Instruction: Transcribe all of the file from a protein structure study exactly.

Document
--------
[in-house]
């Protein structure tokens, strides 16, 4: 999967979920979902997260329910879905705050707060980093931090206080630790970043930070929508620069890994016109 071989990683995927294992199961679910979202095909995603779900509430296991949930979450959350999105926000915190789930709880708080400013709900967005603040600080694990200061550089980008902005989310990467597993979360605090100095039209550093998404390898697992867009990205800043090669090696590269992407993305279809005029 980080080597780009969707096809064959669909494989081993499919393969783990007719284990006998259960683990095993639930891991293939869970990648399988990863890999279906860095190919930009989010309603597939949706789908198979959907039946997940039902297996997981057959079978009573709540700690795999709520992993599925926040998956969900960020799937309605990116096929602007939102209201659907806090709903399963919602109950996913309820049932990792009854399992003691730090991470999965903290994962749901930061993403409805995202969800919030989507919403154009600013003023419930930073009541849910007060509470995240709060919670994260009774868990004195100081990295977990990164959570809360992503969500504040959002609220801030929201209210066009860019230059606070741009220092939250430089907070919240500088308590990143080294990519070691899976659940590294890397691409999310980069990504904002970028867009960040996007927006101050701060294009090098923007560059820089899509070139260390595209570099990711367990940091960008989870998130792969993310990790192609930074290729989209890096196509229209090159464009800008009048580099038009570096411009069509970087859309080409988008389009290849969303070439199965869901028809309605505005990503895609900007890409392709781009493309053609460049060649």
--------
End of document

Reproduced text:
[in-house]
């Protein structure tokens, strides 16, 4: 999967979920979902997260329910879905705050707060980093931090206080630790970043930070929508620069890994016109 071989990683995927294992199961679910979202095909995603779900509430296991949930979450959350999105926000915190789930709880708080400013709900967005603040600080694990200061550089980008902005989310990467597993979360605090100095039209550093998404390898697992867009990205800043090669090696590269992407993305279809005029 980080080597780009969707096809064959669909494989081993499919393969783990007719284990006998259960683990095993639930891991293939869970990648399988990863890999279906860095190919930009989010309603597939949706789908198979959907039946997940039902297996997981057959079978009573709540700690795999709520992993599925926040998956969900960020799937309605990116096929602007939102209201659907806090709903399963919602109950996913309820049932990792009854399992003691730090991470999965903290994962749901930061993403409805995202969800919030989507919403154009600013003023419930930073009541849910007060509470995240709060919670994260009774868990004195100081990295977990990164959570809360992503969500504040959002609220801030929201209210066009860019230059606070741009220092939250430089907070919240500088308590990143080294990519070691899976659940590294890397691409999310980069990504904002970028867009960040996007927006101050701060294009090098923007560059820089899509070139260390595209570099990711367990940091960008989870998130792969993310990790192609930074290729989209890096196509229209090159464009800008009048580099038009570096411009069509970087859309080409988008389009290849969303070439199965869901028809309605505005990503895609900007890409392709781009493309053609460049060649």